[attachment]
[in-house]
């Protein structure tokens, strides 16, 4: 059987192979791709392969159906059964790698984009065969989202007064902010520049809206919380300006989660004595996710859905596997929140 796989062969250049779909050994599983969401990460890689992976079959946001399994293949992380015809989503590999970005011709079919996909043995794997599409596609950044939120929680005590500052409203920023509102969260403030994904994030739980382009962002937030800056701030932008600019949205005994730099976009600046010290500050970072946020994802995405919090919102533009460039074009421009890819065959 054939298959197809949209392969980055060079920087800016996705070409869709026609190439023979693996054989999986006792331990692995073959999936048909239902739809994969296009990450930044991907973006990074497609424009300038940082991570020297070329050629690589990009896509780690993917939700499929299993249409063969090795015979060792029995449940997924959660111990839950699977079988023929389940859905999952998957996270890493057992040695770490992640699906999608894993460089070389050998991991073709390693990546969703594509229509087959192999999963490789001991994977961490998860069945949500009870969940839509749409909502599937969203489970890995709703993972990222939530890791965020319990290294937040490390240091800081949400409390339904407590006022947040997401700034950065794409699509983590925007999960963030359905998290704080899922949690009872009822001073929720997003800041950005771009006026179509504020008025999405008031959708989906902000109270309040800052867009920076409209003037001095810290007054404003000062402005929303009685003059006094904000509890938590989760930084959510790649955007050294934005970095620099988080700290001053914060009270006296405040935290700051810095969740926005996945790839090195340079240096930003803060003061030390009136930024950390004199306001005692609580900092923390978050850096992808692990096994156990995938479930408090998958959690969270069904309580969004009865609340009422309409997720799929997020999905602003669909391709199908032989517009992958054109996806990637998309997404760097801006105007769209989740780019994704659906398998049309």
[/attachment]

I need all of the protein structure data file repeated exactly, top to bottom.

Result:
[in-house]
């Protein structure tokens, strides 16, 4: 059987192979791709392969159906059964790698984009065969989202007064902010520049809206919380300006989660004595996710859905596997929140 796989062969250049779909050994599983969401990460890689992976079959946001399994293949992380015809989503590999970005011709079919996909043995794997599409596609950044939120929680005590500052409203920023509102969260403030994904994030739980382009962002937030800056701030932008600019949205005994730099976009600046010290500050970072946020994802995405919090919102533009460039074009421009890819065959 054939298959197809949209392969980055060079920087800016996705070409869709026609190439023979693996054989999986006792331990692995073959999936048909239902739809994969296009990450930044991907973006990074497609424009300038940082991570020297070329050629690589990009896509780690993917939700499929299993249409063969090795015979060792029995449940997924959660111990839950699977079988023929389940859905999952998957996270890493057992040695770490992640699906999608894993460089070389050998991991073709390693990546969703594509229509087959192999999963490789001991994977961490998860069945949500009870969940839509749409909502599937969203489970890995709703993972990222939530890791965020319990290294937040490390240091800081949400409390339904407590006022947040997401700034950065794409699509983590925007999960963030359905998290704080899922949690009872009822001073929720997003800041950005771009006026179509504020008025999405008031959708989906902000109270309040800052867009920076409209003037001095810290007054404003000062402005929303009685003059006094904000509890938590989760930084959510790649955007050294934005970095620099988080700290001053914060009270006296405040935290700051810095969740926005996945790839090195340079240096930003803060003061030390009136930024950390004199306001005692609580900092923390978050850096992808692990096994156990995938479930408090998958959690969270069904309580969004009865609340009422309409997720799929997020999905602003669909391709199908032989517009992958054109996806990637998309997404760097801006105007769209989740780019994704659906398998049309």